FDA approves new drug for migraine sufferers
A new medication has been approved for those who haven’t found relief from migraines through other medicines.
The U.S. Food and Drug Administration
of ubrogepant this week. It’s the first drug in its class approved for migraine sufferers.
It’s for the acute treatment of migraines in adults who either can’t take or don’t respond to current medications on the market.
In a study published last month, more than 19% of people given the drug were pain-free in two hours, and almost 40% were relieved of debilitating symptoms like light and noise sensitivity.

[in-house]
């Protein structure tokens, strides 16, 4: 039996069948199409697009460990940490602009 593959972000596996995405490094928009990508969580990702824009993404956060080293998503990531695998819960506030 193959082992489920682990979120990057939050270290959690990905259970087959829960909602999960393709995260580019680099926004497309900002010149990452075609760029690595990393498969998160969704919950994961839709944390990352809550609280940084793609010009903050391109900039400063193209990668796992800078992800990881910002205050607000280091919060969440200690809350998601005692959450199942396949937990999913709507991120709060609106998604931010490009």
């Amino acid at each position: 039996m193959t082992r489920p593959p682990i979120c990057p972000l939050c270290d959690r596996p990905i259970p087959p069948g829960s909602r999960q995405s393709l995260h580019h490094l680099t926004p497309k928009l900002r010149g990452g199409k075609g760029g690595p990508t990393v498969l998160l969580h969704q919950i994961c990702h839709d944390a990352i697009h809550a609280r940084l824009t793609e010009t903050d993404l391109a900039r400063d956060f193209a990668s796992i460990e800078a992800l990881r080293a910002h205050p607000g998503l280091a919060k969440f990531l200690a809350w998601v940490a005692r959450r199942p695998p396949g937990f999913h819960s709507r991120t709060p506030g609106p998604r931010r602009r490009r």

The most commonly prescribed drugs for migraines work by constricting blood vessels around the brain, so they are not safe for those at risk of cardiovascular disease or stroke.
Ubrogepant instead targets a protein involved in the transmission of pain.
According to the American Migraine Foundation, one in five women and one in 16 men suffer from the condition.